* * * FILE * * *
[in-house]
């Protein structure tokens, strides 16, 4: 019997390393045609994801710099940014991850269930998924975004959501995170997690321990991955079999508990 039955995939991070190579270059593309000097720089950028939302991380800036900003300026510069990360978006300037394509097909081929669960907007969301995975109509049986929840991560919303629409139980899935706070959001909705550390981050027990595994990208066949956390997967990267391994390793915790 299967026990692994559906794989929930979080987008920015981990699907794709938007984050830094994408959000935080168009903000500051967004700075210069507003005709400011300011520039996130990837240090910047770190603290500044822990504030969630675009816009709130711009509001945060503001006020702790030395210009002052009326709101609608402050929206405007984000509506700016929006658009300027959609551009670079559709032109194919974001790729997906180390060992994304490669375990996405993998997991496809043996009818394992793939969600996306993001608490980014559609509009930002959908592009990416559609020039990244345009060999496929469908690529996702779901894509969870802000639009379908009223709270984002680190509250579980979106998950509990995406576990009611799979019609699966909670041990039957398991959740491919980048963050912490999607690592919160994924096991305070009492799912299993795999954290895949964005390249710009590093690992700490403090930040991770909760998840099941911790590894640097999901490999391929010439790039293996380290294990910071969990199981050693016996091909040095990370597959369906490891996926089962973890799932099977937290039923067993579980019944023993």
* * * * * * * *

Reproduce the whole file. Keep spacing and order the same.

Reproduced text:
[in-house]
């Protein structure tokens, strides 16, 4: 019997390393045609994801710099940014991850269930998924975004959501995170997690321990991955079999508990 039955995939991070190579270059593309000097720089950028939302991380800036900003300026510069990360978006300037394509097909081929669960907007969301995975109509049986929840991560919303629409139980899935706070959001909705550390981050027990595994990208066949956390997967990267391994390793915790 299967026990692994559906794989929930979080987008920015981990699907794709938007984050830094994408959000935080168009903000500051967004700075210069507003005709400011300011520039996130990837240090910047770190603290500044822990504030969630675009816009709130711009509001945060503001006020702790030395210009002052009326709101609608402050929206405007984000509506700016929006658009300027959609551009670079559709032109194919974001790729997906180390060992994304490669375990996405993998997991496809043996009818394992793939969600996306993001608490980014559609509009930002959908592009990416559609020039990244345009060999496929469908690529996702779901894509969870802000639009379908009223709270984002680190509250579980979106998950509990995406576990009611799979019609699966909670041990039957398991959740491919980048963050912490999607690592919160994924096991305070009492799912299993795999954290895949964005390249710009590093690992700490403090930040991770909760998840099941911790590894640097999901490999391929010439790039293996380290294990910071969990199981050693016996091909040095990370597959369906490891996926089962973890799932099977937290039923067993579980019944023993």